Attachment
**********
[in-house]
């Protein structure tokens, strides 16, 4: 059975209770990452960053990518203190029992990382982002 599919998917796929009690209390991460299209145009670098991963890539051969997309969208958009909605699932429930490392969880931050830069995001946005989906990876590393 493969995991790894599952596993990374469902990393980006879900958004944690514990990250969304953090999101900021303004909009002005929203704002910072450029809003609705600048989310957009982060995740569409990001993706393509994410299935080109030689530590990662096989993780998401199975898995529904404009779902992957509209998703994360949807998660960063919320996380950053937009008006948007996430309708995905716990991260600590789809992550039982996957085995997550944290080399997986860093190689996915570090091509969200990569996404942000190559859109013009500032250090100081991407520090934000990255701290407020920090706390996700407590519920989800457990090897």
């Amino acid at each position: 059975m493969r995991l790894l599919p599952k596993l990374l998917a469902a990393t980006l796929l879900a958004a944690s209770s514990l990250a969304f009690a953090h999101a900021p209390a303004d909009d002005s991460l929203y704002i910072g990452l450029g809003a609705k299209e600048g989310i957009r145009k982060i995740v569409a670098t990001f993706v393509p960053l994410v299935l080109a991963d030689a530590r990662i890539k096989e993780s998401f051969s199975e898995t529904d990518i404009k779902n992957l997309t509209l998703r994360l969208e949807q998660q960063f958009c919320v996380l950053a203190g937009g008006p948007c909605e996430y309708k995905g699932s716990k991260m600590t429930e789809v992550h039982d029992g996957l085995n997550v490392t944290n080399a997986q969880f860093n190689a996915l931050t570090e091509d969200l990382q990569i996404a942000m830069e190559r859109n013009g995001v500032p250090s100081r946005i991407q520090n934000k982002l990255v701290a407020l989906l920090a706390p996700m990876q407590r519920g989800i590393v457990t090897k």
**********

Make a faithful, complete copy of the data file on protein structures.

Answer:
[in-house]
């Protein structure tokens, strides 16, 4: 059975209770990452960053990518203190029992990382982002 599919998917796929009690209390991460299209145009670098991963890539051969997309969208958009909605699932429930490392969880931050830069995001946005989906990876590393 493969995991790894599952596993990374469902990393980006879900958004944690514990990250969304953090999101900021303004909009002005929203704002910072450029809003609705600048989310957009982060995740569409990001993706393509994410299935080109030689530590990662096989993780998401199975898995529904404009779902992957509209998703994360949807998660960063919320996380950053937009008006948007996430309708995905716990991260600590789809992550039982996957085995997550944290080399997986860093190689996915570090091509969200990569996404942000190559859109013009500032250090100081991407520090934000990255701290407020920090706390996700407590519920989800457990090897």
């Amino acid at each position: 059975m493969r995991l790894l599919p599952k596993l990374l998917a469902a990393t980006l796929l879900a958004a944690s209770s514990l990250a969304f009690a953090h999101a900021p209390a303004d909009d002005s991460l929203y704002i910072g990452l450029g809003a609705k299209e600048g989310i957009r145009k982060i995740v569409a670098t990001f993706v393509p960053l994410v299935l080109a991963d030689a530590r990662i890539k096989e993780s998401f051969s199975e898995t529904d990518i404009k779902n992957l997309t509209l998703r994360l969208e949807q998660q960063f958009c919320v996380l950053a203190g937009g008006p948007c909605e996430y309708k995905g699932s716990k991260m600590t429930e789809v992550h039982d029992g996957l085995n997550v490392t944290n080399a997986q969880f860093n190689a996915l931050t570090e091509d969200l990382q990569i996404a942000m830069e190559r859109n013009g995001v500032p250090s100081r946005i991407q520090n934000k982002l990255v701290a407020l989906l920090a706390p996700m990876q407590r519920g989800i590393v457990t090897k």